The jury did not take long to find in favour of Taylor Swift yesterday. Former DJ David Mueller claimed that she cost him his job and reputation. She countersued him for groping her ass. The court believed her and has ordered him to pay her $1, which is all she was asking for financially. For her, it was about the message.

Taylor is the leadoff story on this week’s episode of our Show Your Work podcast. Duana and I talked about how Taylor prepared for the trial, from the specific language that she and her mother used to talk about the incident (“he grabbed my ASS” – not butt, not rear end, not bum, but ASS) to how she retreated from the public eye for months ahead of time, all of by design to create the best possible conditions for her to win this trial. And of course, yes, with her wealth and her whiteness, she was in the best position any woman could be in to win the trial. But you’ll note, even during closing statements, David Mueller’s attorney still tried to question why Taylor was smiling in the photograph where his hand was very clearly by her ass area, still tried to tell the jury that a woman who was sexually assaulted wouldn’t be smiling because, again, there’s only one way for a woman’s face to look when she’s been sexually assaulted – and a man would know it, right?

In Taylor’s case, that line of questioning didn’t work. Because the jury obviously didn’t find David Mueller credible. The jury believed Taylor. This kind of strategy, however, has worked against many other women. And that, as I wrote last week, is most certainly Taylor’s privilege. It’s a privilege she herself acknowledged in the statement she released following the judgment:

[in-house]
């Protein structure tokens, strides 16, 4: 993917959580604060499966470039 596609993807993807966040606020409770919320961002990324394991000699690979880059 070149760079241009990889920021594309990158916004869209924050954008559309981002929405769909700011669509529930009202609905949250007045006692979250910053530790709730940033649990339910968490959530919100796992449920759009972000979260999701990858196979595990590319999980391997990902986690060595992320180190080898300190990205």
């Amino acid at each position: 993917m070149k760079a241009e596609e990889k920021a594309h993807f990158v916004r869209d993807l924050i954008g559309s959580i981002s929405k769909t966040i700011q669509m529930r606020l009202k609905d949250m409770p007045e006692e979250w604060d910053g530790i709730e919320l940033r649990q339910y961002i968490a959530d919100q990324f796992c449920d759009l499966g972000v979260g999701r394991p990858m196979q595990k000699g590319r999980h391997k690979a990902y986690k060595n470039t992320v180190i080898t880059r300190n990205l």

"I want to thank Judge William J. Martinez and the jury for their careful consideration, my attorneys Doug Baldridge, Danielle Foley, Jay Schaudies and Katie Wright for fighting for me and anyone who feels silenced by a sexual assault, and especially anyone who offered their support throughout this four-year ordeal and two-year long trial process.

I acknowledge the privilege that I benefit from in life, in society and in my ability to shoulder the enormous cost of defending myself in a trial like this. My hope is to help those whose voices should also be heard. Therefore, I will be making donations in the near future to multiple organizations that help sexual assault victims defend themselves."

In life, in society, and in my ability to shoulder the cost…

That’s a lot of privilege. Has Taylor Swift ever identified her own privilege? What’s next, now that she has? Over and above the donation, I mean. Taylor Swift, in comparison to other stars at her level, has been largely apolitical. She’s now just fought back in court against a man who grabbed her by the ass. You think she might have something to say about a man who grabs women by the pussy?

Taylor was not seen after the trial. She managed to make it through the trial without being photographed. Before the verdict was announced, if the jury found in her favour, I was kind of expecting her to show up outside the courthouse, to speak righteously about why she decided to fight and what she was fighting for. That didn’t happen. It would have been a spectacle and Taylor Swift avoided the spectacle – another good decision even though, come on, you know, you know she would have enjoyed that moment, those are the moments celebrities live for. But Taylor continues to work that muscle, a new muscle she’s been developing over the past year. It’s the restraint muscle. It’s the quiet muscle. It’s the mystery muscle. It’s a muscle that many people in her position are incapable of building. But it’s a muscle you need to really set the stage for a new era. Who is Taylor Swift in the new era?